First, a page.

The ladder of development is a useful concept that we first found in Jeffrey Sachs’ excellent book ‘The End of Poverty‘. This concept provides a useful framework for the discussion of economic development with regards to poverty reduction. This is a conceptual tool, not necessarily a framework for understanding all of economics. This idea is intended as an illustration of the following major ideas.
Climbing the ladder
Imagine a ladder where the lowest rungs of the ladder represent the poorest nations and the upper rungs represent richest nations. We are referring to income per capita, since total wealth of a nation can be misleading.
The nations on the lower rungs want to climb the ladder. Even the poorest people of the world have some knowledge of the wealth of the developed world. They are interested in gaining for themselves the positive effects of increased wealth. Climbing the ladder of economic development means the accumulation of wealth per capita, generally leading to healthier, happier, and longer-lived people. Increased wealth can lead to the end of squalor, hunger, backbreaking labour, and epidemic disease.
Only some nations can climb on their own
Climbing the ladder, increasing income per capita, depends on a multitude of issues. For instance, a rapidly increasing population makes it very difficult for wealth-per-person to increase, since wealth growth would have to outpace population growth. There are many other factors that can hamper economic development. There are also a number of misconceptions about the reasons that poverty exists in these areas. We will not go into great detail on these factors here. It should suffice to say that development is not guaranteed, even for those nations that have already found a foothold on the ladder.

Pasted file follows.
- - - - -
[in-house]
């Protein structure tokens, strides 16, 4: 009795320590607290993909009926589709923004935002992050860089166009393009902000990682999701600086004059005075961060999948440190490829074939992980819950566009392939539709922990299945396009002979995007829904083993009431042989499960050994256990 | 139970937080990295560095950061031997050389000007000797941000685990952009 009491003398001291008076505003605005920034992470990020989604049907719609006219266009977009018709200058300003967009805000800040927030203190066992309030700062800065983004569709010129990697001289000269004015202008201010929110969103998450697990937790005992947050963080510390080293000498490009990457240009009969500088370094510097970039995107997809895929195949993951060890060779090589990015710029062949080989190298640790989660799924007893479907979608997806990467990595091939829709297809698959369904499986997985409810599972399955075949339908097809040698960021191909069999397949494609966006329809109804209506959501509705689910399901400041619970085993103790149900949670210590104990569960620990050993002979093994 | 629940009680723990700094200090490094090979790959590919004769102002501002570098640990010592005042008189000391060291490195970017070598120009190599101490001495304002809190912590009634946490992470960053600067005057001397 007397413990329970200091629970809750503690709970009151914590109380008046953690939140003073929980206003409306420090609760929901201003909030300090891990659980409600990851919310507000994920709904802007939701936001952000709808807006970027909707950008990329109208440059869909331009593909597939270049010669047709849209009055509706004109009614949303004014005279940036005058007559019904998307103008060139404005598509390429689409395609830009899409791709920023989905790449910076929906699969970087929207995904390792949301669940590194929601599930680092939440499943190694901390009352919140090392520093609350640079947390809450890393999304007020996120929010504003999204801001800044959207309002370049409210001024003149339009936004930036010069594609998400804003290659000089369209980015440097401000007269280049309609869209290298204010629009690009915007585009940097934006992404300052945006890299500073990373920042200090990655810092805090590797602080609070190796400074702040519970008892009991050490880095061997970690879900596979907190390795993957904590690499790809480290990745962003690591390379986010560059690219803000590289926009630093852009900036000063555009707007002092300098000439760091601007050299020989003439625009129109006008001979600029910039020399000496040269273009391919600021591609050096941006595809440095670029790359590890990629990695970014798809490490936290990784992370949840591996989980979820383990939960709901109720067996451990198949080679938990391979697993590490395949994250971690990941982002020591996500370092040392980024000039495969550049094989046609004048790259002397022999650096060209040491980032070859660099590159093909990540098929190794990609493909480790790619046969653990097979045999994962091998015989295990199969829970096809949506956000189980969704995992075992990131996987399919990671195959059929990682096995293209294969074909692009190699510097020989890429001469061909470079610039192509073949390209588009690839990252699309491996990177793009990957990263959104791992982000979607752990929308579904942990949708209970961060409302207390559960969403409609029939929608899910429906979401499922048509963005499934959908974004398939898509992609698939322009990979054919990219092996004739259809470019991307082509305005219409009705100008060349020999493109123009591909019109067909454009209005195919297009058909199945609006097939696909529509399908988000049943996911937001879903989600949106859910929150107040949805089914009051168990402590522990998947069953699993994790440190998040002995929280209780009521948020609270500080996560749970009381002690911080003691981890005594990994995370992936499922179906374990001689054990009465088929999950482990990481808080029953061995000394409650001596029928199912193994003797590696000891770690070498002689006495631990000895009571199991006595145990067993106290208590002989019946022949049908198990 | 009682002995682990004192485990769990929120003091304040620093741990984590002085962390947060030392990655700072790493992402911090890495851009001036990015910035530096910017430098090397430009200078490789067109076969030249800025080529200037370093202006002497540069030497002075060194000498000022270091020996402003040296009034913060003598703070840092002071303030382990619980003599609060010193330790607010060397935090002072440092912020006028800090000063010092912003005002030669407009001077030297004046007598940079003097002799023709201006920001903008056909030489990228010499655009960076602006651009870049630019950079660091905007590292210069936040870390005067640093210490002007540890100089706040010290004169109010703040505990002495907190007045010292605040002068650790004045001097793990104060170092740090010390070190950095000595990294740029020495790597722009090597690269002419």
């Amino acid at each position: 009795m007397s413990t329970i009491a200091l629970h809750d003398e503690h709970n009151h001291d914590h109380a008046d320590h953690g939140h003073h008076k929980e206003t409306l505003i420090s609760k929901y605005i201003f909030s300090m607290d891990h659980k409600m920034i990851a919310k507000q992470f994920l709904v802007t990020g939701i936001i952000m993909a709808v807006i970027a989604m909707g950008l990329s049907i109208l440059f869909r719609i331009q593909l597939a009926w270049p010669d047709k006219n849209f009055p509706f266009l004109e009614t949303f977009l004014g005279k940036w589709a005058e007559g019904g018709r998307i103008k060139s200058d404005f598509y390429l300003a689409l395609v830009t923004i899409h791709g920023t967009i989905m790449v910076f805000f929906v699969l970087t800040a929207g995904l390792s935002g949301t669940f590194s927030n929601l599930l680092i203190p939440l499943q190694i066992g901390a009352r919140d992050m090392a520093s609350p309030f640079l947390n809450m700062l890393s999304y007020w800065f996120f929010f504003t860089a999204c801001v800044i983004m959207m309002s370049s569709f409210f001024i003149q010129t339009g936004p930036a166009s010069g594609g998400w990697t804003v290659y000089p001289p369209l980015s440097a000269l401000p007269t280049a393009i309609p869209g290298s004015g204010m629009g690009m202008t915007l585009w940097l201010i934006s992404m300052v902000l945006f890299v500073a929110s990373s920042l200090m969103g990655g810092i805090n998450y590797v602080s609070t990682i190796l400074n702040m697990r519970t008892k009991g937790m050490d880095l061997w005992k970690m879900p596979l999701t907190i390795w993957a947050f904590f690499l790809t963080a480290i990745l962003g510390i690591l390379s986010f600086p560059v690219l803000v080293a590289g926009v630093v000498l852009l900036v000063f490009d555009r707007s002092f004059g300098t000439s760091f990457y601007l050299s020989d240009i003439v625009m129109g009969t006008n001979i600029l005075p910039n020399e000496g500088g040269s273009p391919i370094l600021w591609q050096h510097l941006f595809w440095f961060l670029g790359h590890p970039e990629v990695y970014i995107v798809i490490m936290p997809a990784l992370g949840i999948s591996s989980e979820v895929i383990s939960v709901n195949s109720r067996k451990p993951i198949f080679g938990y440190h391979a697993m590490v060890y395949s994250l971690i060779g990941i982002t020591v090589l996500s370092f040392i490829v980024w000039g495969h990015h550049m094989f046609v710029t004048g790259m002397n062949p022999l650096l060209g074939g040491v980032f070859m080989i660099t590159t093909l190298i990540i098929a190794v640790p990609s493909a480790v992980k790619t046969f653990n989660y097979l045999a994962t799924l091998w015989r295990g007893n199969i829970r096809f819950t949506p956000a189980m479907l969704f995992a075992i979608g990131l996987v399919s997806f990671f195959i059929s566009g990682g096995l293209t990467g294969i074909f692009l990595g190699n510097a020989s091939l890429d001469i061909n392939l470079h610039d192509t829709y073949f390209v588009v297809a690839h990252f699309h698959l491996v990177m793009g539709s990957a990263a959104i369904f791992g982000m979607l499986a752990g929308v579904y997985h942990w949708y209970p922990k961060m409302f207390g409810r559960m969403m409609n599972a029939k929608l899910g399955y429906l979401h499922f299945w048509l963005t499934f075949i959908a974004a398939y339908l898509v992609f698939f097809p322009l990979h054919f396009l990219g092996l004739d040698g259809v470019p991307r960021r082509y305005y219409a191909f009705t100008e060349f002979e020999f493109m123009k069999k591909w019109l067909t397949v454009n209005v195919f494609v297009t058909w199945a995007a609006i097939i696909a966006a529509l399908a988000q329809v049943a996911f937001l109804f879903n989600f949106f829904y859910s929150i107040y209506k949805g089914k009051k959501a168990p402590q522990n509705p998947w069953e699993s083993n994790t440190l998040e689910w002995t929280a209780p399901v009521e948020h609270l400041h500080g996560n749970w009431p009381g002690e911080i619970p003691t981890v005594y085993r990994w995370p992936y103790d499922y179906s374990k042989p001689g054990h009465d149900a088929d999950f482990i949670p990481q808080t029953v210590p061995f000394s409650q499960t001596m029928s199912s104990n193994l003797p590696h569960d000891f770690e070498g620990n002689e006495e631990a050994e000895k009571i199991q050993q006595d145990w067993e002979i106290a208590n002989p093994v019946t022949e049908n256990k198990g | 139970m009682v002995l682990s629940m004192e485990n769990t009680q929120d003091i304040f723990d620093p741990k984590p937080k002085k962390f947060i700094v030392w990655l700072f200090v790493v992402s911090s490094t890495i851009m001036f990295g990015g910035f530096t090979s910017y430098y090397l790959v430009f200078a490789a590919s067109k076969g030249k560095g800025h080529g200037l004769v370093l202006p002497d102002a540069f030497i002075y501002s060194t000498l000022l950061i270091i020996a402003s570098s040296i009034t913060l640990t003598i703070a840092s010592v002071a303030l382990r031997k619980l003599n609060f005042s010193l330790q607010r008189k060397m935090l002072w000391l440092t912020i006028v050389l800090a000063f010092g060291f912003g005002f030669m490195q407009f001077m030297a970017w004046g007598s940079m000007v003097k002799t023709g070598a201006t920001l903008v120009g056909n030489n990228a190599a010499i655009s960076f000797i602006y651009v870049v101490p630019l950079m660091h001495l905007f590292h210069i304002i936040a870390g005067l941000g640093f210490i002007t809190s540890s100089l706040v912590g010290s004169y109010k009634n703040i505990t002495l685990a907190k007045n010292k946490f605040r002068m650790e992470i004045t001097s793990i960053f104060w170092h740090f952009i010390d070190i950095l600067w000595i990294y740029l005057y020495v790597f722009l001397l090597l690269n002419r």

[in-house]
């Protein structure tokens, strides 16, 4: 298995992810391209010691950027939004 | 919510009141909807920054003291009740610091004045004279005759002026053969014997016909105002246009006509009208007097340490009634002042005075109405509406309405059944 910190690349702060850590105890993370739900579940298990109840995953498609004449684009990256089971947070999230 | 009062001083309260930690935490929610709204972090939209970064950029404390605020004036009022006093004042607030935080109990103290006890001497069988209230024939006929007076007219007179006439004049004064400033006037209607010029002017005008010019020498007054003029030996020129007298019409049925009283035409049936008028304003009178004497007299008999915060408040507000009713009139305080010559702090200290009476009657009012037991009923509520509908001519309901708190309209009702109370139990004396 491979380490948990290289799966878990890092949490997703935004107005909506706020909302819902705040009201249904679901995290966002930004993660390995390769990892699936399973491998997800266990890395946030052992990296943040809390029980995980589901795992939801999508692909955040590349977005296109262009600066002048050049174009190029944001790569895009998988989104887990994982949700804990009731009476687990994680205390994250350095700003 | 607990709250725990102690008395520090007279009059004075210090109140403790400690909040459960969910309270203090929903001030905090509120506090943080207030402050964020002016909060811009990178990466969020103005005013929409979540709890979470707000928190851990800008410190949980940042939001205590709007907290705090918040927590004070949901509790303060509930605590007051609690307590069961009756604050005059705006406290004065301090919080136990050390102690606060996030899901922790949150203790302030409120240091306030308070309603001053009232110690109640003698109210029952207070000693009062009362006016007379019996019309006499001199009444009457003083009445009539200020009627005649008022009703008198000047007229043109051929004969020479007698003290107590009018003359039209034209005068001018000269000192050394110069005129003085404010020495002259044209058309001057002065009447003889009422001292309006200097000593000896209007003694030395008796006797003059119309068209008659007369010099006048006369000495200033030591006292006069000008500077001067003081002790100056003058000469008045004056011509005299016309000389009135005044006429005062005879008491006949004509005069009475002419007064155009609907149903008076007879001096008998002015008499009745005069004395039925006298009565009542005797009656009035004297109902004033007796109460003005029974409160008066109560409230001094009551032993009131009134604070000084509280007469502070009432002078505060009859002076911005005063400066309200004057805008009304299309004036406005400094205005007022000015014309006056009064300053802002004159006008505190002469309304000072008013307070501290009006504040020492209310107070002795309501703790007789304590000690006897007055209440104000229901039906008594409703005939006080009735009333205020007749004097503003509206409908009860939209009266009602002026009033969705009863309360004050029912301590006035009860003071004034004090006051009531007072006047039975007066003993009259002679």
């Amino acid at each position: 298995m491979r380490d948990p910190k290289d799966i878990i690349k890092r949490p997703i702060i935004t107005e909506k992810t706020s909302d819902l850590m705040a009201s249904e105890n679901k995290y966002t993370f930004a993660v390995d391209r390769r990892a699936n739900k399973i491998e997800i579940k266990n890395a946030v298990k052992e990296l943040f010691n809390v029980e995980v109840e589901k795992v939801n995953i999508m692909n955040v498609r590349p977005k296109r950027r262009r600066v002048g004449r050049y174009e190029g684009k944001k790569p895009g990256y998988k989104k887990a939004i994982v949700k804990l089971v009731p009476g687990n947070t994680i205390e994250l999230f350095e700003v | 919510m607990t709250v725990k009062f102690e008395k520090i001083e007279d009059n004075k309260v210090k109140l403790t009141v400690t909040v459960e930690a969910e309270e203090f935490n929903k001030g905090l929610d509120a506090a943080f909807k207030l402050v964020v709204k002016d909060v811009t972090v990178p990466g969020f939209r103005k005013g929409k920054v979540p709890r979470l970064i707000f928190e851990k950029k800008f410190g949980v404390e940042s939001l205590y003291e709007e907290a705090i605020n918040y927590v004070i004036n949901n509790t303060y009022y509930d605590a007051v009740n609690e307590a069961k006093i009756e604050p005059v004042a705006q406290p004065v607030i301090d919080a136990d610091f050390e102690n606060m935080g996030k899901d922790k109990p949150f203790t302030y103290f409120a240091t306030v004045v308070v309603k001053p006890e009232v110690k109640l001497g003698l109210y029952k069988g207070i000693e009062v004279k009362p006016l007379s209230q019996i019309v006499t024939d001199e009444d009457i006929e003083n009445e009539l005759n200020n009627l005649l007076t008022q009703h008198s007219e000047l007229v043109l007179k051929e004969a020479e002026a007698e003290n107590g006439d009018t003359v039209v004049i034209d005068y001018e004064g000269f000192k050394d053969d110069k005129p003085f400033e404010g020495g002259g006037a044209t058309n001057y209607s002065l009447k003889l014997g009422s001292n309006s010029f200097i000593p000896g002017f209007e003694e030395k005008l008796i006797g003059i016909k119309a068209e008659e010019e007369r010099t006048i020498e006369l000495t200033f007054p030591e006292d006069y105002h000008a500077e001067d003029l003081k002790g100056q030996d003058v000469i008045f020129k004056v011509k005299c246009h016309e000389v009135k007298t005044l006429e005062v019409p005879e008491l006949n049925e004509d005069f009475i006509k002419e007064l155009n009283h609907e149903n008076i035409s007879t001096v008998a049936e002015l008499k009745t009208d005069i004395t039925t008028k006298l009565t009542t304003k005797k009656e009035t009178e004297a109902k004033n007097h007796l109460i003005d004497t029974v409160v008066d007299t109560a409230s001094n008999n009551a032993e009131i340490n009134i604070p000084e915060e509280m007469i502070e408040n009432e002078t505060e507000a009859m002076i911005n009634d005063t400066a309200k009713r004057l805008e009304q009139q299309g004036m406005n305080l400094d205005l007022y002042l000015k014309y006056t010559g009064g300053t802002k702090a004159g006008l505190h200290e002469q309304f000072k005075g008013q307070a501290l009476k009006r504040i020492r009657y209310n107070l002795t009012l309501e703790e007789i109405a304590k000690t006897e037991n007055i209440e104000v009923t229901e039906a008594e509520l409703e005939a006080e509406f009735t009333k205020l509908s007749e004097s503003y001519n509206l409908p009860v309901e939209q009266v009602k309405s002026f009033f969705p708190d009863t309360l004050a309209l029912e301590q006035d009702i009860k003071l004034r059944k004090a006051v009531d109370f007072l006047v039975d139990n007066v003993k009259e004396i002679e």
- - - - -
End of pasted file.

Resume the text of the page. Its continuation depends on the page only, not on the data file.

Extreme poverty is below the ladder
Those places that are in extreme poverty however are below the ladder of development. They have not yet been able to put a foot on the ladder, and are unable to do so on their own. The definition of extreme poverty is a state in which all efforts go towards survival. It is ‘subsistence living’. This is also termed the poverty trap because of the tendency for this form of poverty to be self-reinforcing. We say that nations or areas that are in the grips of extreme poverty are below the ladder of development. They do not yet have the economic and infrastructure basis necessary to develop further. That is, they cannot even reach the first rung of the ladder on their own.
The poverty trap
Many places have a large number of people who are too poor to be able to save money year-to-year because all of their resources are being put towards their immediate survival. No extra money or effort is available for education, research, or infrastructure investment. Markets do not help the people caught in this trap because they often have no surplus to sell. Additionally, they may be unable to trade effectively because of restrictive transportation costs or poor infrastructure. These are also portions of the world that are often ravaged by disease, famine, and political instability.
These effects lead to an ever-deepening cycle of poverty, where each generation is more poor per capita than the previous one. This vicious cycle is termed the poverty trap. The world bank estimates that 1.4 billion people live in extreme poverty, as of August 20081 . See our other post detailing the feedback effects of extreme poverty.
Breaking out of the poverty trap
Help from the developed world is required for these people to get their foot on the first rung of the ladder of development. They need basic infrastructure to meet their needs for food and clean water. They need help acquiring education and developing expertise. They require help from the outside world so that they can ensure their basic survival. It is only after basic needs are met that economic development has a chance to move forward.
- New data show 1.4 billion live on less than $1.25 a day. The World Bank. Accessed October 10, 2010 [↩]